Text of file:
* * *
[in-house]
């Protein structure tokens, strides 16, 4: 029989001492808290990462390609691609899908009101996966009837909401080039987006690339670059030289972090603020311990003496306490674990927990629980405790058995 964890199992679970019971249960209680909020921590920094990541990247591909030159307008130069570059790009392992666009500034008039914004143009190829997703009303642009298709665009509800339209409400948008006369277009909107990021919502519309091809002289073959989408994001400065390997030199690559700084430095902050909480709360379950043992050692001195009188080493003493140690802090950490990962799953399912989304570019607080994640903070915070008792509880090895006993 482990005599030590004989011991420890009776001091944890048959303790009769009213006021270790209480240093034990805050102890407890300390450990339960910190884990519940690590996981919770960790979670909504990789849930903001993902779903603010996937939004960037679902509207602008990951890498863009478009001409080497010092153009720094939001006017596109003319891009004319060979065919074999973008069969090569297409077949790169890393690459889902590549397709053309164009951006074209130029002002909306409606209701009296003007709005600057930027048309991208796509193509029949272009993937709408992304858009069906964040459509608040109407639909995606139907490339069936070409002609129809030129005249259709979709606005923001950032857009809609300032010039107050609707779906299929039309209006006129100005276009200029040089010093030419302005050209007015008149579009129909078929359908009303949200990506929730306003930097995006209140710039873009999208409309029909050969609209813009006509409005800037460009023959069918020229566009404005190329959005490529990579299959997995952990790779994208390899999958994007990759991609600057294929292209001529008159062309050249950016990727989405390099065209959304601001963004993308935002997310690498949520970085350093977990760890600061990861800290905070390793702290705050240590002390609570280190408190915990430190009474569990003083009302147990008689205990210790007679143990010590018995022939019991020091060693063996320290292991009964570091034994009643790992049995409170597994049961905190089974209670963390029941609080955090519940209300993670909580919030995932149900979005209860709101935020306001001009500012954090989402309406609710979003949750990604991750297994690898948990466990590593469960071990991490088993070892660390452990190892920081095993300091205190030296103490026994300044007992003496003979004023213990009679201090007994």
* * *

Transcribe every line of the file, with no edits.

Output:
[in-house]
């Protein structure tokens, strides 16, 4: 029989001492808290990462390609691609899908009101996966009837909401080039987006690339670059030289972090603020311990003496306490674990927990629980405790058995 964890199992679970019971249960209680909020921590920094990541990247591909030159307008130069570059790009392992666009500034008039914004143009190829997703009303642009298709665009509800339209409400948008006369277009909107990021919502519309091809002289073959989408994001400065390997030199690559700084430095902050909480709360379950043992050692001195009188080493003493140690802090950490990962799953399912989304570019607080994640903070915070008792509880090895006993 482990005599030590004989011991420890009776001091944890048959303790009769009213006021270790209480240093034990805050102890407890300390450990339960910190884990519940690590996981919770960790979670909504990789849930903001993902779903603010996937939004960037679902509207602008990951890498863009478009001409080497010092153009720094939001006017596109003319891009004319060979065919074999973008069969090569297409077949790169890393690459889902590549397709053309164009951006074209130029002002909306409606209701009296003007709005600057930027048309991208796509193509029949272009993937709408992304858009069906964040459509608040109407639909995606139907490339069936070409002609129809030129005249259709979709606005923001950032857009809609300032010039107050609707779906299929039309209006006129100005276009200029040089010093030419302005050209007015008149579009129909078929359908009303949200990506929730306003930097995006209140710039873009999208409309029909050969609209813009006509409005800037460009023959069918020229566009404005190329959005490529990579299959997995952990790779994208390899999958994007990759991609600057294929292209001529008159062309050249950016990727989405390099065209959304601001963004993308935002997310690498949520970085350093977990760890600061990861800290905070390793702290705050240590002390609570280190408190915990430190009474569990003083009302147990008689205990210790007679143990010590018995022939019991020091060693063996320290292991009964570091034994009643790992049995409170597994049961905190089974209670963390029941609080955090519940209300993670909580919030995932149900979005209860709101935020306001001009500012954090989402309406609710979003949750990604991750297994690898948990466990590593469960071990991490088993070892660390452990190892920081095993300091205190030296103490026994300044007992003496003979004023213990009679201090007994």